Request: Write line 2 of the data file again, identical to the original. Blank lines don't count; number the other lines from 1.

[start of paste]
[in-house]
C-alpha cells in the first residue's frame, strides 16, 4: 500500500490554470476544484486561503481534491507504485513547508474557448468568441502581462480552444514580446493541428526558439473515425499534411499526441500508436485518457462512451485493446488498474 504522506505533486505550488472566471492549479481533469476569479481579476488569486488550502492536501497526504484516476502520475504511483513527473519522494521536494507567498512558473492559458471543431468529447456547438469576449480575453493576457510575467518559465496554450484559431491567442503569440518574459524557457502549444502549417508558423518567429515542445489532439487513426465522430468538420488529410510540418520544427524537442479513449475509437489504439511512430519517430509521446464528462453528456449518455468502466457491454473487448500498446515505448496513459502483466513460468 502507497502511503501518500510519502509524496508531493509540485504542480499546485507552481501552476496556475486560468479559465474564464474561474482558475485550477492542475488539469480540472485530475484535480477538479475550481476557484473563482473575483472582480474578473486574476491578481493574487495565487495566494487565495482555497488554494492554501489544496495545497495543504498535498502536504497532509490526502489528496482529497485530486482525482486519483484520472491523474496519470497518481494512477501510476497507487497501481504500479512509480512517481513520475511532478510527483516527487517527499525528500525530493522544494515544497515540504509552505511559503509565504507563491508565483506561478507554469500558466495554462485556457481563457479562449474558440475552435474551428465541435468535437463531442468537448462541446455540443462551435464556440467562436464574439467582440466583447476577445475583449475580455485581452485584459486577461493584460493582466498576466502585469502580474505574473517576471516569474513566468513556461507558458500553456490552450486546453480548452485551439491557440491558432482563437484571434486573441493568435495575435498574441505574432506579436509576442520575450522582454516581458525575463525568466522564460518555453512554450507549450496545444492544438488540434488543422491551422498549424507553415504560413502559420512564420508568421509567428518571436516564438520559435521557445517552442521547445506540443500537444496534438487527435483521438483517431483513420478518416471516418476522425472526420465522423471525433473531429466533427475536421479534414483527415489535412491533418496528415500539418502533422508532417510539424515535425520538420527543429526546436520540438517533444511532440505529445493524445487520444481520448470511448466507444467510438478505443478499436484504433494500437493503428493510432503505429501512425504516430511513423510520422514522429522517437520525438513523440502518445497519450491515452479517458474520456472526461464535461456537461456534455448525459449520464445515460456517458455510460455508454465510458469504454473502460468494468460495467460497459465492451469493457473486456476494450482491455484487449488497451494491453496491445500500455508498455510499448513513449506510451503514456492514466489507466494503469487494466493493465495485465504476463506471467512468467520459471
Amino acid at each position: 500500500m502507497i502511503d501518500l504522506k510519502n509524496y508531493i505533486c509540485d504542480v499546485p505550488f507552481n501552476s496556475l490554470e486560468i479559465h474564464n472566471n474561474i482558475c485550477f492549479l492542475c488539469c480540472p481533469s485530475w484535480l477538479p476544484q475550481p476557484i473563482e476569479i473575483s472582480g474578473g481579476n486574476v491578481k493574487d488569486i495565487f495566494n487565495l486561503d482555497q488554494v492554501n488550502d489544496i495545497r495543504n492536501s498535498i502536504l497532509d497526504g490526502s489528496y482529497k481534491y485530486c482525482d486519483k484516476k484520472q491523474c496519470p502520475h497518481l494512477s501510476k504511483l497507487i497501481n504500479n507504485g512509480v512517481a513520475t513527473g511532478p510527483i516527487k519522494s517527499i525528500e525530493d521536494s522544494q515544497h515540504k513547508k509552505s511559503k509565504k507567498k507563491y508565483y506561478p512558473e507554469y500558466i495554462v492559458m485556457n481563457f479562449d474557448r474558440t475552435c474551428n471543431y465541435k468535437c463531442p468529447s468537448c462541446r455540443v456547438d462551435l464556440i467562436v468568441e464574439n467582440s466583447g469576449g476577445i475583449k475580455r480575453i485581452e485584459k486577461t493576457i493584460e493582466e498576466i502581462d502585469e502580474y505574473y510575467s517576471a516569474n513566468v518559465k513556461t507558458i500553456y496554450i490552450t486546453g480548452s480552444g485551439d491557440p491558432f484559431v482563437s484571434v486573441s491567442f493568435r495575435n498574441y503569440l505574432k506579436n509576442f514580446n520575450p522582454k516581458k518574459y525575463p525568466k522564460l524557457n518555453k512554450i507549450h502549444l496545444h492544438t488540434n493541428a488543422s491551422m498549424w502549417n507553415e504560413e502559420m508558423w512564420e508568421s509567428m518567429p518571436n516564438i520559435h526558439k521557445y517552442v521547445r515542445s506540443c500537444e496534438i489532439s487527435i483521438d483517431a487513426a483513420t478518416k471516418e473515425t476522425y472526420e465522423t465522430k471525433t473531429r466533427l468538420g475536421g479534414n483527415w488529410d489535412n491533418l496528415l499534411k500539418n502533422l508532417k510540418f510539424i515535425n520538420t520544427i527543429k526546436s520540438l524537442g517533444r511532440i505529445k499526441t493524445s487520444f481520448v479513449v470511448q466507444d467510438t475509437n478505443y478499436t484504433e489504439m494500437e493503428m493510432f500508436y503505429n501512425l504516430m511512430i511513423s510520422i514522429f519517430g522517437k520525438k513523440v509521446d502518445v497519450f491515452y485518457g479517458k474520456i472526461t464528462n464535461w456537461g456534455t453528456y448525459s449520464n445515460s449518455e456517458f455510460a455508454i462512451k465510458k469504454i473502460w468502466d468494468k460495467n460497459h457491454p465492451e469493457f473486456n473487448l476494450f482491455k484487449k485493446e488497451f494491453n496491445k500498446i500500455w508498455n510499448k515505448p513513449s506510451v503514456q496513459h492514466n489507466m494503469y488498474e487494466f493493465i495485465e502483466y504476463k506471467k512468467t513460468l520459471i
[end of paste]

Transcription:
C-alpha cells in the first residue's frame, strides 16, 4: 500500500490554470476544484486561503481534491507504485513547508474557448468568441502581462480552444514580446493541428526558439473515425499534411499526441500508436485518457462512451485493446488498474 504522506505533486505550488472566471492549479481533469476569479481579476488569486488550502492536501497526504484516476502520475504511483513527473519522494521536494507567498512558473492559458471543431468529447456547438469576449480575453493576457510575467518559465496554450484559431491567442503569440518574459524557457502549444502549417508558423518567429515542445489532439487513426465522430468538420488529410510540418520544427524537442479513449475509437489504439511512430519517430509521446464528462453528456449518455468502466457491454473487448500498446515505448496513459502483466513460468 502507497502511503501518500510519502509524496508531493509540485504542480499546485507552481501552476496556475486560468479559465474564464474561474482558475485550477492542475488539469480540472485530475484535480477538479475550481476557484473563482473575483472582480474578473486574476491578481493574487495565487495566494487565495482555497488554494492554501489544496495545497495543504498535498502536504497532509490526502489528496482529497485530486482525482486519483484520472491523474496519470497518481494512477501510476497507487497501481504500479512509480512517481513520475511532478510527483516527487517527499525528500525530493522544494515544497515540504509552505511559503509565504507563491508565483506561478507554469500558466495554462485556457481563457479562449474558440475552435474551428465541435468535437463531442468537448462541446455540443462551435464556440467562436464574439467582440466583447476577445475583449475580455485581452485584459486577461493584460493582466498576466502585469502580474505574473517576471516569474513566468513556461507558458500553456490552450486546453480548452485551439491557440491558432482563437484571434486573441493568435495575435498574441505574432506579436509576442520575450522582454516581458525575463525568466522564460518555453512554450507549450496545444492544438488540434488543422491551422498549424507553415504560413502559420512564420508568421509567428518571436516564438520559435521557445517552442521547445506540443500537444496534438487527435483521438483517431483513420478518416471516418476522425472526420465522423471525433473531429466533427475536421479534414483527415489535412491533418496528415500539418502533422508532417510539424515535425520538420527543429526546436520540438517533444511532440505529445493524445487520444481520448470511448466507444467510438478505443478499436484504433494500437493503428493510432503505429501512425504516430511513423510520422514522429522517437520525438513523440502518445497519450491515452479517458474520456472526461464535461456537461456534455448525459449520464445515460456517458455510460455508454465510458469504454473502460468494468460495467460497459465492451469493457473486456476494450482491455484487449488497451494491453496491445500500455508498455510499448513513449506510451503514456492514466489507466494503469487494466493493465495485465504476463506471467512468467520459471